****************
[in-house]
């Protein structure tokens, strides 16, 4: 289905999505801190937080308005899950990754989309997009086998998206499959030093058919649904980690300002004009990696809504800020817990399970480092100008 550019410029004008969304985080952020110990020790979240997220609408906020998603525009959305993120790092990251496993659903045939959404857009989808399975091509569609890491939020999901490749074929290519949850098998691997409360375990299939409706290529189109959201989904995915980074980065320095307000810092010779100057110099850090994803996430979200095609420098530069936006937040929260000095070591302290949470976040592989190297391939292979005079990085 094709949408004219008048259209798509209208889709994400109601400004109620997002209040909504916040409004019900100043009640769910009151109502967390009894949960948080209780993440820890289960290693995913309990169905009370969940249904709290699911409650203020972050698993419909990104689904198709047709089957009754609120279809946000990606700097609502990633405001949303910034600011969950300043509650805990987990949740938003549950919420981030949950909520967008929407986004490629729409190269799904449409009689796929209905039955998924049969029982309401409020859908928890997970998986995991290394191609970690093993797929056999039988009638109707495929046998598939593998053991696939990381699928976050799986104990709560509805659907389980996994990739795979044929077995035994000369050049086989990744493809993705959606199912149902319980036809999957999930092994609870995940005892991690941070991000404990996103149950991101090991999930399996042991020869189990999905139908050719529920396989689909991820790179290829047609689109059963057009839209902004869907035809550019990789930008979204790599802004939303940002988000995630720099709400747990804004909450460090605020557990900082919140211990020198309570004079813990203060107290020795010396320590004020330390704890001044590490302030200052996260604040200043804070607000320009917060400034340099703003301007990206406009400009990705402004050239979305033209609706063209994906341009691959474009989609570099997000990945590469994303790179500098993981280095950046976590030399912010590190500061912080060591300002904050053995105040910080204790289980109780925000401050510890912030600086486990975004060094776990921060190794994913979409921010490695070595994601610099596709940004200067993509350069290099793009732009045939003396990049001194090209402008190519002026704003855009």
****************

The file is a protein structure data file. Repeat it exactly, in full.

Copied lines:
[in-house]
């Protein structure tokens, strides 16, 4: 289905999505801190937080308005899950990754989309997009086998998206499959030093058919649904980690300002004009990696809504800020817990399970480092100008 550019410029004008969304985080952020110990020790979240997220609408906020998603525009959305993120790092990251496993659903045939959404857009989808399975091509569609890491939020999901490749074929290519949850098998691997409360375990299939409706290529189109959201989904995915980074980065320095307000810092010779100057110099850090994803996430979200095609420098530069936006937040929260000095070591302290949470976040592989190297391939292979005079990085 094709949408004219008048259209798509209208889709994400109601400004109620997002209040909504916040409004019900100043009640769910009151109502967390009894949960948080209780993440820890289960290693995913309990169905009370969940249904709290699911409650203020972050698993419909990104689904198709047709089957009754609120279809946000990606700097609502990633405001949303910034600011969950300043509650805990987990949740938003549950919420981030949950909520967008929407986004490629729409190269799904449409009689796929209905039955998924049969029982309401409020859908928890997970998986995991290394191609970690093993797929056999039988009638109707495929046998598939593998053991696939990381699928976050799986104990709560509805659907389980996994990739795979044929077995035994000369050049086989990744493809993705959606199912149902319980036809999957999930092994609870995940005892991690941070991000404990996103149950991101090991999930399996042991020869189990999905139908050719529920396989689909991820790179290829047609689109059963057009839209902004869907035809550019990789930008979204790599802004939303940002988000995630720099709400747990804004909450460090605020557990900082919140211990020198309570004079813990203060107290020795010396320590004020330390704890001044590490302030200052996260604040200043804070607000320009917060400034340099703003301007990206406009400009990705402004050239979305033209609706063209994906341009691959474009989609570099997000990945590469994303790179500098993981280095950046976590030399912010590190500061912080060591300002904050053995105040910080204790289980109780925000401050510890912030600086486990975004060094776990921060190794994913979409921010490695070595994601610099596709940004200067993509350069290099793009732009045939003396990049001194090209402008190519002026704003855009």